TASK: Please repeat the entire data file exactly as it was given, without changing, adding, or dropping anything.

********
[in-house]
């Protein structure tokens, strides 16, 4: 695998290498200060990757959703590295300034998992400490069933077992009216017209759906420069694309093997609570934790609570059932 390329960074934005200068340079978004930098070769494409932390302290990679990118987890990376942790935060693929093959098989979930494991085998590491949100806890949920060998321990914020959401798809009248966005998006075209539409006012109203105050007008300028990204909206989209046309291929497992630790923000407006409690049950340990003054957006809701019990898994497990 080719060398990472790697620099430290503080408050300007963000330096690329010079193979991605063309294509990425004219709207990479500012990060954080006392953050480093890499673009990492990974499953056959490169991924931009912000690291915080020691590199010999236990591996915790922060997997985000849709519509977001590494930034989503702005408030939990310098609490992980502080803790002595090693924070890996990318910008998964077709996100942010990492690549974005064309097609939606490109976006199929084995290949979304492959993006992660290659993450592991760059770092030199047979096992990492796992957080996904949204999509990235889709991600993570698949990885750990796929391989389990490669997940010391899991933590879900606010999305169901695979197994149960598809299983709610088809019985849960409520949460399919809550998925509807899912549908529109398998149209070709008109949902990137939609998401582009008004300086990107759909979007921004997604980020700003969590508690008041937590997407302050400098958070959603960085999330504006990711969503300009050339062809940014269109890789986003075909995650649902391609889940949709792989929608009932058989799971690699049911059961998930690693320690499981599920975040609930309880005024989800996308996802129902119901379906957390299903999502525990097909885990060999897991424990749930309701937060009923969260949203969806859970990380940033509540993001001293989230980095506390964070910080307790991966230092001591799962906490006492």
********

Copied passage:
[in-house]
């Protein structure tokens, strides 16, 4: 695998290498200060990757959703590295300034998992400490069933077992009216017209759906420069694309093997609570934790609570059932 390329960074934005200068340079978004930098070769494409932390302290990679990118987890990376942790935060693929093959098989979930494991085998590491949100806890949920060998321990914020959401798809009248966005998006075209539409006012109203105050007008300028990204909206989209046309291929497992630790923000407006409690049950340990003054957006809701019990898994497990 080719060398990472790697620099430290503080408050300007963000330096690329010079193979991605063309294509990425004219709207990479500012990060954080006392953050480093890499673009990492990974499953056959490169991924931009912000690291915080020691590199010999236990591996915790922060997997985000849709519509977001590494930034989503702005408030939990310098609490992980502080803790002595090693924070890996990318910008998964077709996100942010990492690549974005064309097609939606490109976006199929084995290949979304492959993006992660290659993450592991760059770092030199047979096992990492796992957080996904949204999509990235889709991600993570698949990885750990796929391989389990490669997940010391899991933590879900606010999305169901695979197994149960598809299983709610088809019985849960409520949460399919809550998925509807899912549908529109398998149209070709008109949902990137939609998401582009008004300086990107759909979007921004997604980020700003969590508690008041937590997407302050400098958070959603960085999330504006990711969503300009050339062809940014269109890789986003075909995650649902391609889940949709792989929608009932058989799971690699049911059961998930690693320690499981599920975040609930309880005024989800996308996802129902119901379906957390299903999502525990097909885990060999897991424990749930309701937060009923969260949203969806859970990380940033509540993001001293989230980095506390964070910080307790991966230092001591799962906490006492």